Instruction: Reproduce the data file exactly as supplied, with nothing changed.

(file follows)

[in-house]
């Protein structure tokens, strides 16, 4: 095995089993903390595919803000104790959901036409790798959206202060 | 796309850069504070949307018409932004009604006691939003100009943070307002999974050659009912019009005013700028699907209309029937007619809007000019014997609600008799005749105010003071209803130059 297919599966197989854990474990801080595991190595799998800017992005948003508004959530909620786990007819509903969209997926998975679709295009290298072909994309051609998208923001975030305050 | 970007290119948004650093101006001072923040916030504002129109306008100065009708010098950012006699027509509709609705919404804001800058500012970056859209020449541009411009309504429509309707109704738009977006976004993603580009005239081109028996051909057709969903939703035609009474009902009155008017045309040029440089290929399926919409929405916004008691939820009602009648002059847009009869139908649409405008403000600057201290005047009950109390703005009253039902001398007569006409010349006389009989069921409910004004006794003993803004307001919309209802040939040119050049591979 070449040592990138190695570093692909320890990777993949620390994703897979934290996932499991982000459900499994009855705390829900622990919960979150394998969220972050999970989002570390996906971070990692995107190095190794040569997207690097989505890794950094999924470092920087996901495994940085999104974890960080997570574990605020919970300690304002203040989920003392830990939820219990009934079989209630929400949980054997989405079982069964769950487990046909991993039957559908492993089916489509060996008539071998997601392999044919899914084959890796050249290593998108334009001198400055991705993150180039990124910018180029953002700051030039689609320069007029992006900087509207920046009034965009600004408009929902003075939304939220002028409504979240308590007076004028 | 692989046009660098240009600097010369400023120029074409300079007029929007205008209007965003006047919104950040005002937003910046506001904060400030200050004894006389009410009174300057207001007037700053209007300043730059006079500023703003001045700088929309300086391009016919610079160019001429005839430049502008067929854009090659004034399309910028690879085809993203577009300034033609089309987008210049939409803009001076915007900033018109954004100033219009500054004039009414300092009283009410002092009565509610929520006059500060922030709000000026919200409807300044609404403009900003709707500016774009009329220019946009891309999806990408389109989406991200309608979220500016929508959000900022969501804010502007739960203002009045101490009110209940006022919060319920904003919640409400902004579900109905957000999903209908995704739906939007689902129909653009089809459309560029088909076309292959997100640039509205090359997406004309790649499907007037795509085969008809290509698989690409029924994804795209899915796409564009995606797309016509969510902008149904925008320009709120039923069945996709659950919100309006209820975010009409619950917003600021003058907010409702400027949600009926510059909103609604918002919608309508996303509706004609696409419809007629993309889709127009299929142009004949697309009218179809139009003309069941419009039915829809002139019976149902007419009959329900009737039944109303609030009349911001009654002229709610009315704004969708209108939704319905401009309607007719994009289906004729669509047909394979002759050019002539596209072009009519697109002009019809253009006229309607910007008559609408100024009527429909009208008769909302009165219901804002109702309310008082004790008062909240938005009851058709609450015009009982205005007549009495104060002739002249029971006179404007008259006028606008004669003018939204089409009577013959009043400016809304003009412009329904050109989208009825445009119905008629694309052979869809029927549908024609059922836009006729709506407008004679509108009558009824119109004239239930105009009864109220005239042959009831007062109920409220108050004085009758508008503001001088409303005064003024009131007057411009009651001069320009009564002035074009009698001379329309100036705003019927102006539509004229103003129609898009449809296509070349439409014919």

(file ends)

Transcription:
[in-house]
């Protein structure tokens, strides 16, 4: 095995089993903390595919803000104790959901036409790798959206202060 | 796309850069504070949307018409932004009604006691939003100009943070307002999974050659009912019009005013700028699907209309029937007619809007000019014997609600008799005749105010003071209803130059 297919599966197989854990474990801080595991190595799998800017992005948003508004959530909620786990007819509903969209997926998975679709295009290298072909994309051609998208923001975030305050 | 970007290119948004650093101006001072923040916030504002129109306008100065009708010098950012006699027509509709609705919404804001800058500012970056859209020449541009411009309504429509309707109704738009977006976004993603580009005239081109028996051909057709969903939703035609009474009902009155008017045309040029440089290929399926919409929405916004008691939820009602009648002059847009009869139908649409405008403000600057201290005047009950109390703005009253039902001398007569006409010349006389009989069921409910004004006794003993803004307001919309209802040939040119050049591979 070449040592990138190695570093692909320890990777993949620390994703897979934290996932499991982000459900499994009855705390829900622990919960979150394998969220972050999970989002570390996906971070990692995107190095190794040569997207690097989505890794950094999924470092920087996901495994940085999104974890960080997570574990605020919970300690304002203040989920003392830990939820219990009934079989209630929400949980054997989405079982069964769950487990046909991993039957559908492993089916489509060996008539071998997601392999044919899914084959890796050249290593998108334009001198400055991705993150180039990124910018180029953002700051030039689609320069007029992006900087509207920046009034965009600004408009929902003075939304939220002028409504979240308590007076004028 | 692989046009660098240009600097010369400023120029074409300079007029929007205008209007965003006047919104950040005002937003910046506001904060400030200050004894006389009410009174300057207001007037700053209007300043730059006079500023703003001045700088929309300086391009016919610079160019001429005839430049502008067929854009090659004034399309910028690879085809993203577009300034033609089309987008210049939409803009001076915007900033018109954004100033219009500054004039009414300092009283009410002092009565509610929520006059500060922030709000000026919200409807300044609404403009900003709707500016774009009329220019946009891309999806990408389109989406991200309608979220500016929508959000900022969501804010502007739960203002009045101490009110209940006022919060319920904003919640409400902004579900109905957000999903209908995704739906939007689902129909653009089809459309560029088909076309292959997100640039509205090359997406004309790649499907007037795509085969008809290509698989690409029924994804795209899915796409564009995606797309016509969510902008149904925008320009709120039923069945996709659950919100309006209820975010009409619950917003600021003058907010409702400027949600009926510059909103609604918002919608309508996303509706004609696409419809007629993309889709127009299929142009004949697309009218179809139009003309069941419009039915829809002139019976149902007419009959329900009737039944109303609030009349911001009654002229709610009315704004969708209108939704319905401009309607007719994009289906004729669509047909394979002759050019002539596209072009009519697109002009019809253009006229309607910007008559609408100024009527429909009208008769909302009165219901804002109702309310008082004790008062909240938005009851058709609450015009009982205005007549009495104060002739002249029971006179404007008259006028606008004669003018939204089409009577013959009043400016809304003009412009329904050109989208009825445009119905008629694309052979869809029927549908024609059922836009006729709506407008004679509108009558009824119109004239239930105009009864109220005239042959009831007062109920409220108050004085009758508008503001001088409303005064003024009131007057411009009651001069320009009564002035074009009698001379329309100036705003019927102006539509004229103003129609898009449809296509070349439409014919």